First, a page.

Origin of Electric Planers

Let us have a look at the various manual planers that lead to the development of the electric power planers that we know today.

Hand planers can be finicky and it is not always easy to set them up perfectly – especially when working on wider surfaces. Blades can easily be sharpened on an oilstone but getting the bevel angle right, takes some experience.

Manual Hand Planers

Although electric planers are very effective and have replaced most of the requirements for the hand types, there is always a place for a medium size hand planer in any workshop

Most hand planers are categorized as either bench planes or block planes, the various types of planes are as follows:

Block Planer

Bench Planer

Pocket Planer

Spoke Planer

Trimming Planer

Electric Power Planers

Hand Power Planer – These are great for adjustment of door edges and trimming of flat areas such as floors, decks and tabletops. They are sometimes referred to as edge or door planers.

Like a hand plane, the power planer rides on a shoe. The planer has blades mounted on a cutter head, or drum, that spins at up to 20,000 rpm, removing a layer of wood equal to the difference in elevation between the front and rear shoes. The front handgrip doubles as a depth-adjustment gauge. The gauge, with its built-in scale settings, turns back and forth to move the front planer shoe up or down, setting the depth of the cut.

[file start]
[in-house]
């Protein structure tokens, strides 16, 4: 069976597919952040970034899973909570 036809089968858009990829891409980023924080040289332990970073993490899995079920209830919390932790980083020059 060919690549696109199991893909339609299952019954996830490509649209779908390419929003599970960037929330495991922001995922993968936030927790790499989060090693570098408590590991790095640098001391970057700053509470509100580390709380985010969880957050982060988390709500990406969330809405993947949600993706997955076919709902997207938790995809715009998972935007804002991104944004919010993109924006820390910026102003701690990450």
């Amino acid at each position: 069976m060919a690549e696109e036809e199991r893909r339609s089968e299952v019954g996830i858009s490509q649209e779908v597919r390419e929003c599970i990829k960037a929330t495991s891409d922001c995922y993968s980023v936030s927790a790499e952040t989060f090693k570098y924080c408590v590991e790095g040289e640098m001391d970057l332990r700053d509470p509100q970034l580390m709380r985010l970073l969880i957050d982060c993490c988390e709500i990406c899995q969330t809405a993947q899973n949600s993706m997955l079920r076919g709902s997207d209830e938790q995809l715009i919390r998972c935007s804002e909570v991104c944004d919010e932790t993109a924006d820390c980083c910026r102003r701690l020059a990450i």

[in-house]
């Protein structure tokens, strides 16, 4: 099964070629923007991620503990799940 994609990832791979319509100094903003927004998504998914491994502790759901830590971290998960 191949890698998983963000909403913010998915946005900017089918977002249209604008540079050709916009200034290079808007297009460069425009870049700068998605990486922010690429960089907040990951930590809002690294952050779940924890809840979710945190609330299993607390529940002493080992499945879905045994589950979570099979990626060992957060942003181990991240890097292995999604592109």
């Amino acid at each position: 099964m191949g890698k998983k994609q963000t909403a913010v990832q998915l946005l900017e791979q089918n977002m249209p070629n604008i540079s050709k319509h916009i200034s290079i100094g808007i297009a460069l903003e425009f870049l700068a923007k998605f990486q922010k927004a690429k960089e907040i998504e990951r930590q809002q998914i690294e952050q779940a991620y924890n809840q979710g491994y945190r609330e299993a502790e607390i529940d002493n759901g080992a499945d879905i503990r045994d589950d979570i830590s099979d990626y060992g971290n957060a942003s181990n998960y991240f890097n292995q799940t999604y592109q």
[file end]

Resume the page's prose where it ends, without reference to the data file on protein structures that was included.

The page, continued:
Cordless Hand Power Planer – There are now even 14 Volt and 18 Volt cordless versions available, which makes them extremely handy for off site applications

How does it Work?

Two blades spinning on a drum form the basis of a power planer. Using the depth adjustment knob, controls the bite of the blades by raising or lowering the adjustable front plate (or shoe).

Some power planers have two full sized blades that can be sharpened using a whetstone.